ELDORET: If you are leaning towards 50, an African male and thinking of prostate screening, cancer experts at Moi Teaching and Referral Hospital say the available standard test is not very reliable.
Normally such a prospective patient will go through what is called Prostate Specific Antigen (PSA) test but now local cancer experts are saying this test is not appropriate for African men.
A team led by Dr Pius Musau have looked at screening results of 219 patients at the Urology Outpatient Clinic and Surgical Ward at the hospital and concluded that the test gives unacceptably high levels of misleading results.
The team found high levels of the protein in the blood of a significant number of patients even while they did not have cancer.
The team says the indigenous black African man has high levels of PSA even when he does not have prostate cancer. Consequently, subjecting him to this test, the team writes in the East African Medical Journal, may lead to over-diagnosis and possibly wrong management of their condition.
"We recommend that studies should be conducted to find a test appropriate for the African male which could replace the PSA altogether," they say.
The test measures the blood levels of PSA, a protein that is produced by the prostate gland. Usually the higher a man's PSA level, the more likely it is that he has prostate cancer.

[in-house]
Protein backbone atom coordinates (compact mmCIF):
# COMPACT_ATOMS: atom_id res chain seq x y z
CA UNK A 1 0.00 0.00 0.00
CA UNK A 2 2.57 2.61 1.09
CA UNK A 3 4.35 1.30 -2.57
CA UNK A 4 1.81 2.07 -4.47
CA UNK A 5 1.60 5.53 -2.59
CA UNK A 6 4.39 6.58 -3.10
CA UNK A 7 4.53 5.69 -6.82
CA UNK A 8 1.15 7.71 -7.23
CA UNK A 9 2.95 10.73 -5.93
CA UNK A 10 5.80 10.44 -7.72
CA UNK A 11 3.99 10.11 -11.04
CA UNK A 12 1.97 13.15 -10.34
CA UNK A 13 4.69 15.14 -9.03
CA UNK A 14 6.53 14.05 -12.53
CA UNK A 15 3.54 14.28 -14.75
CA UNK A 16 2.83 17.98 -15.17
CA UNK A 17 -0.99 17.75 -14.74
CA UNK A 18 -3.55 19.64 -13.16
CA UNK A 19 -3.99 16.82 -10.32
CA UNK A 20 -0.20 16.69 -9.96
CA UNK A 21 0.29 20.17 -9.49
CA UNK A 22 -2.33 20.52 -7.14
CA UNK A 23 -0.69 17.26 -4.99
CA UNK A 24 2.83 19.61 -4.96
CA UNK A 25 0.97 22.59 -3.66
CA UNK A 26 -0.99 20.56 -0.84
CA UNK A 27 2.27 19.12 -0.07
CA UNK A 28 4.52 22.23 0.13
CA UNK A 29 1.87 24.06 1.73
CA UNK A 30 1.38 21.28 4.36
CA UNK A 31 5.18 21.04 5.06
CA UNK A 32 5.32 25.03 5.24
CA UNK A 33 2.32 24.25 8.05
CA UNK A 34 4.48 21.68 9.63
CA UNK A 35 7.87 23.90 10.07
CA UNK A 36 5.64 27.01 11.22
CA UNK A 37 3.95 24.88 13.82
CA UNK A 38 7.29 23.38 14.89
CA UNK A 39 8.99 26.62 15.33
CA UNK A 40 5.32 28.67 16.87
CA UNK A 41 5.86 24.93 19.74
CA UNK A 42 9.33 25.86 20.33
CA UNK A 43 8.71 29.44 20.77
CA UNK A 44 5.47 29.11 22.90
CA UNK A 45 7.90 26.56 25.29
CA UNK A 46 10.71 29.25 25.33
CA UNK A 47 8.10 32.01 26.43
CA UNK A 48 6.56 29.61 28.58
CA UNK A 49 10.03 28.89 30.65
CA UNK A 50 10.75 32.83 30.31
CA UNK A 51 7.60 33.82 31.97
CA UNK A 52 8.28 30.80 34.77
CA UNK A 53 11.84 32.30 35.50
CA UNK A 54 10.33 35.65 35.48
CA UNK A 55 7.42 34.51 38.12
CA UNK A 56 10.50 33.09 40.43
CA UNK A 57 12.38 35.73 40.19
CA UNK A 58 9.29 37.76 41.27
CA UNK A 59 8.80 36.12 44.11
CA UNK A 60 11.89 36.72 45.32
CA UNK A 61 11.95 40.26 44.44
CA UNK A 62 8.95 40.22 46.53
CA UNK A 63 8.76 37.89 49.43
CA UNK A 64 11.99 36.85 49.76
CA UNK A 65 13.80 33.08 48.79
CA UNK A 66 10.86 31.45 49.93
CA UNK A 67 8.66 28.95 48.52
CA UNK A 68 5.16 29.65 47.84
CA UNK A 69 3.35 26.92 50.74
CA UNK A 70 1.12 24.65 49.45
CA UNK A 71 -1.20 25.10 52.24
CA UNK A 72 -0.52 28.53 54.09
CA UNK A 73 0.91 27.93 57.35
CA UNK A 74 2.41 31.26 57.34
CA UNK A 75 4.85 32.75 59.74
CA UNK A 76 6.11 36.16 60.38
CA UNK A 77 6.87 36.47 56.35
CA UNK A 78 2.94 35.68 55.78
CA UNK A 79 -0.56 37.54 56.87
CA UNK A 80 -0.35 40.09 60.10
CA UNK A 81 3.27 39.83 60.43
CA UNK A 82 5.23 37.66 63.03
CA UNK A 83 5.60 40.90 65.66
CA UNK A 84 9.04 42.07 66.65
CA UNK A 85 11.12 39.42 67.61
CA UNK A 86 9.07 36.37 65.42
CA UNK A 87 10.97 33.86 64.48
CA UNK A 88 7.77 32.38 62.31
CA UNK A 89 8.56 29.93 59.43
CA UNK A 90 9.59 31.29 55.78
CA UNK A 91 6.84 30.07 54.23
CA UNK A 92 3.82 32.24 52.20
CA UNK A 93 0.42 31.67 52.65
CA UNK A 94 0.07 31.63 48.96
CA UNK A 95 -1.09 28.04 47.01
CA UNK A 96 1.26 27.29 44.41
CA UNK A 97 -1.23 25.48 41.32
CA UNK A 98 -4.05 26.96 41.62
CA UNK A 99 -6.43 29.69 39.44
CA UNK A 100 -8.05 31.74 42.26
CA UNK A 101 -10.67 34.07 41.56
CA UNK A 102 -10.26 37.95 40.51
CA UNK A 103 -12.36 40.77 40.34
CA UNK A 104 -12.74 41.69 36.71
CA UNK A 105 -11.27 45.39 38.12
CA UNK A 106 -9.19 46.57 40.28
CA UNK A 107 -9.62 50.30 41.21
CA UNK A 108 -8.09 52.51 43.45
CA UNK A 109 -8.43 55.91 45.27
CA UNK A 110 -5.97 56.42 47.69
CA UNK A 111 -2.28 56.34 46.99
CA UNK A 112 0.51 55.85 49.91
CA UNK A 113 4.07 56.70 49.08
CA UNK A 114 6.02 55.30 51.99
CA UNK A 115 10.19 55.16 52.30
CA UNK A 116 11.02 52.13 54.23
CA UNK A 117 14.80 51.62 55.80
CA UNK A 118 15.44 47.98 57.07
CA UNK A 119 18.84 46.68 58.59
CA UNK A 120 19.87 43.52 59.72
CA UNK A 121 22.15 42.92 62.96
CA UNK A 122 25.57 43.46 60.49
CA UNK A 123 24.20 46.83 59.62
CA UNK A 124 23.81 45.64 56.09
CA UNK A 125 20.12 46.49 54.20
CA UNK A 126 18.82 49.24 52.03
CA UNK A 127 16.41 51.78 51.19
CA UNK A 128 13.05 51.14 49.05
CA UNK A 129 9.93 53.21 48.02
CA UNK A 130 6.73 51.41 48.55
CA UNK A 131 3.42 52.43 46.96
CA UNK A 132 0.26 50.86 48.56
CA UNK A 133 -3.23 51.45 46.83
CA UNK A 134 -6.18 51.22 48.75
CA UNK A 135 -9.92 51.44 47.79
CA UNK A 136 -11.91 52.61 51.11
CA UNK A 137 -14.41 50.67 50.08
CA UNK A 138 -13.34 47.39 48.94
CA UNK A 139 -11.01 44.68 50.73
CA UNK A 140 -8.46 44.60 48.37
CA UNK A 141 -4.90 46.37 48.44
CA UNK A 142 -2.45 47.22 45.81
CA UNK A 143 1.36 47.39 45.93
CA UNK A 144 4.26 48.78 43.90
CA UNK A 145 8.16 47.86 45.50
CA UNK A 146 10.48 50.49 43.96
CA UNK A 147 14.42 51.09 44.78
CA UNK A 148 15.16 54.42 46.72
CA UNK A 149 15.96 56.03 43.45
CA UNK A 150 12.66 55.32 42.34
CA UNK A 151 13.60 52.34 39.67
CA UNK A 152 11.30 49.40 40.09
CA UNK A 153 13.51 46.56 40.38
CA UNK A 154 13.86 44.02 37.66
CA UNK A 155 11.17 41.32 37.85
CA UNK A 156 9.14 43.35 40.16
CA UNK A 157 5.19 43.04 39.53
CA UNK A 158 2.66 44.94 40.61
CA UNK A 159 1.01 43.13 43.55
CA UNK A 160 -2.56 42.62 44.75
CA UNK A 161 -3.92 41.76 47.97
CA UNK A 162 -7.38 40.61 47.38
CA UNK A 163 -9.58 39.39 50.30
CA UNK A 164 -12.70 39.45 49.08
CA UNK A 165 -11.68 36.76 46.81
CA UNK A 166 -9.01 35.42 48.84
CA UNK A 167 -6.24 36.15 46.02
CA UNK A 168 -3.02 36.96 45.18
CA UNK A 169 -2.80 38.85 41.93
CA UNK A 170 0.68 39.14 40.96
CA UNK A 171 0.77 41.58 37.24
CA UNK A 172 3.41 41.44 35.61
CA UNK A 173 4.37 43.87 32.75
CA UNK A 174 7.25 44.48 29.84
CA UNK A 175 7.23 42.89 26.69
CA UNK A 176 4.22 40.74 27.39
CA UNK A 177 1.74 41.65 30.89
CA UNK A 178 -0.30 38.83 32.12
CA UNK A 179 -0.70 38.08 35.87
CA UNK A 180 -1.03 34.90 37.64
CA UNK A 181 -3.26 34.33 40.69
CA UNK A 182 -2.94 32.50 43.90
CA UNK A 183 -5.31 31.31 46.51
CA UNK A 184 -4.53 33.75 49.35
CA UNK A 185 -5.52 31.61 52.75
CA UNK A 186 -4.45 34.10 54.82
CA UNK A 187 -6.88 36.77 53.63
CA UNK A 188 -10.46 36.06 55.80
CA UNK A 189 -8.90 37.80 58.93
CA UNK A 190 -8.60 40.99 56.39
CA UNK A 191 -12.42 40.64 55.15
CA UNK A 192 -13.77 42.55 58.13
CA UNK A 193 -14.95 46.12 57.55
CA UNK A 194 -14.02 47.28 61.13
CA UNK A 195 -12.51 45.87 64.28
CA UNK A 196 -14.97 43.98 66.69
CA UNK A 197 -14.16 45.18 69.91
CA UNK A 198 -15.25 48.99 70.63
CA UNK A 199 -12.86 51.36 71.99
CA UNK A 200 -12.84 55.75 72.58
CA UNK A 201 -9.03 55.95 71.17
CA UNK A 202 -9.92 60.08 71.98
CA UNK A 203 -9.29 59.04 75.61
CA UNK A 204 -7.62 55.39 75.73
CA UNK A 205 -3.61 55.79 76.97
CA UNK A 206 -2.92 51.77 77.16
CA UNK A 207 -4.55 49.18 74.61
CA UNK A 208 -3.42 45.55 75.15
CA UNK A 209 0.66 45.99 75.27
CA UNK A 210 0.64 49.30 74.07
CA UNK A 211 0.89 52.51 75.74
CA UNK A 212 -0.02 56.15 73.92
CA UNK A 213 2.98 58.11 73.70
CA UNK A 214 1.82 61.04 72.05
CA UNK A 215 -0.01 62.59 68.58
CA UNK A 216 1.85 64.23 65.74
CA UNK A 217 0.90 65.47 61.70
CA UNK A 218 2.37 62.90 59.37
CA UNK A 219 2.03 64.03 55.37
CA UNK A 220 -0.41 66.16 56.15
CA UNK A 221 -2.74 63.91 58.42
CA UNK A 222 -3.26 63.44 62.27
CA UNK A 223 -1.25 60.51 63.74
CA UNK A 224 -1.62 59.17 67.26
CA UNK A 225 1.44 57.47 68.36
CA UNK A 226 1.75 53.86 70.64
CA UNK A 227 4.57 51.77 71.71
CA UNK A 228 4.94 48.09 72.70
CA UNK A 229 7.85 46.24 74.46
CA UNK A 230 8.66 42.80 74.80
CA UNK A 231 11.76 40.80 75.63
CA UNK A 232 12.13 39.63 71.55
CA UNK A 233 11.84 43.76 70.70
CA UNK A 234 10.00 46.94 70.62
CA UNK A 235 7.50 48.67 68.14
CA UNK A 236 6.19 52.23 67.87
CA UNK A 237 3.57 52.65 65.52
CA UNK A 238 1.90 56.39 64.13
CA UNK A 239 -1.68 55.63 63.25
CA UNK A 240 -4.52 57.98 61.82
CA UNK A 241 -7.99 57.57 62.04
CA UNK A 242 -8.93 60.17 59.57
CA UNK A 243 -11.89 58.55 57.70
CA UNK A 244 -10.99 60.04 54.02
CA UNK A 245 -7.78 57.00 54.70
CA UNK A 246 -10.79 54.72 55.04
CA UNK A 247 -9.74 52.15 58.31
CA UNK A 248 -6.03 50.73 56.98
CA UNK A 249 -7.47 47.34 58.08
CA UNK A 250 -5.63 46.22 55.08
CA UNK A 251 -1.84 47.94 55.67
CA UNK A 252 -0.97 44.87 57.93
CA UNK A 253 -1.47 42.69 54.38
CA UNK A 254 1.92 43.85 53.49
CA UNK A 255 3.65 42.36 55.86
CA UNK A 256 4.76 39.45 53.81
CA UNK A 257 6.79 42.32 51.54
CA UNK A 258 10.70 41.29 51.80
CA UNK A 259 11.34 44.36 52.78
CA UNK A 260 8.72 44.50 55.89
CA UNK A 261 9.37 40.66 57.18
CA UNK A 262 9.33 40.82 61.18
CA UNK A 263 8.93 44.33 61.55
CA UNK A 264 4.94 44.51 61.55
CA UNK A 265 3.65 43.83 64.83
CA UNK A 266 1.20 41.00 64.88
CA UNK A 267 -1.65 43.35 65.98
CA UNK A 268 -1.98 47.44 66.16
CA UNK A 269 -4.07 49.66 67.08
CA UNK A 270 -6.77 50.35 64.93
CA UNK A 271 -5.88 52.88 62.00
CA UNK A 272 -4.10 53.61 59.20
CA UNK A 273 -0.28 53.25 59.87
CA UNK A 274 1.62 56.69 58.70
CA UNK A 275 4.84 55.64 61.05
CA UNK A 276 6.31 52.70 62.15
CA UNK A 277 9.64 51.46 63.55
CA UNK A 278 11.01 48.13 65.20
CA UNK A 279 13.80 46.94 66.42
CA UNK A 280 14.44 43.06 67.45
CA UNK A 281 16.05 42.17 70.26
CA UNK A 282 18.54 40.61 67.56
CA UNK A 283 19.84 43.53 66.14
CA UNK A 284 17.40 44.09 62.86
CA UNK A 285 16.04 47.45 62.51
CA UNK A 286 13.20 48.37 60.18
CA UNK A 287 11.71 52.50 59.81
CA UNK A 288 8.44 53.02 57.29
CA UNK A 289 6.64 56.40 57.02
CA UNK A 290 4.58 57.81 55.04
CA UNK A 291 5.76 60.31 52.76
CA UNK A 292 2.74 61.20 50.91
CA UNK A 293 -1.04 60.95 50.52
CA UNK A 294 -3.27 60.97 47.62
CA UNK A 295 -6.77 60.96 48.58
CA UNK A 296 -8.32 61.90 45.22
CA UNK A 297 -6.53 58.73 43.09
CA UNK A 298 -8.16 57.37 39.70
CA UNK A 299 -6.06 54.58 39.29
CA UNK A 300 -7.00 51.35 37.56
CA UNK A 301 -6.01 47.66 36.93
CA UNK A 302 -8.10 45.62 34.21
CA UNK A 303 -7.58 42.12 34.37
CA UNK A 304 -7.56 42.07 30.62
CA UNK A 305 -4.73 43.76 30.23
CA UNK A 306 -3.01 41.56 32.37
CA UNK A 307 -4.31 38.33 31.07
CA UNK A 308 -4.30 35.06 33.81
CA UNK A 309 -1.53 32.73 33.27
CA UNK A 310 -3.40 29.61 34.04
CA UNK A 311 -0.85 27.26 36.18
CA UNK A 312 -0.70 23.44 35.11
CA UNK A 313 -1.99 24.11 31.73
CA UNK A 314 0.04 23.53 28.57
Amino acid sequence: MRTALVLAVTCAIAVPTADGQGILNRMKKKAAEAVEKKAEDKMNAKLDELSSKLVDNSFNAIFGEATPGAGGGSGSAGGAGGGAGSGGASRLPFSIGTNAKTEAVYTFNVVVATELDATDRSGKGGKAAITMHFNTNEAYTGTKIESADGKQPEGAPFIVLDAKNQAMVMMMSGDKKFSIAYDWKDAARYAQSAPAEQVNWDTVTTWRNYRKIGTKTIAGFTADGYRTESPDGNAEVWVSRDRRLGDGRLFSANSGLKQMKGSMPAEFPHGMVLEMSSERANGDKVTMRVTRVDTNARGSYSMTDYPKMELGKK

The controversy about the suitability of this test in detecting prostate cancer, which only affects men, is not new.
Studies have shown that higher rates of PSA in black Americans than among whites but no studies have been carried out among indigenous African males.
"Depressingly, there is literary no data on the indigenous black African and how he fits in the mix. Our study makes an effort to utilise clinical and laboratory data to gain a glimpse into the magnitude of the challenge," they say.
According to the head of the Nairobi Cancer Registry Ann Korir, prostate is the highest cancer among men in the country.
"We only register a case of prostate cancer after it has been confirmed through biopsy because we know PSA is not a very reliable tool and gives a lot of false positive," says Korir.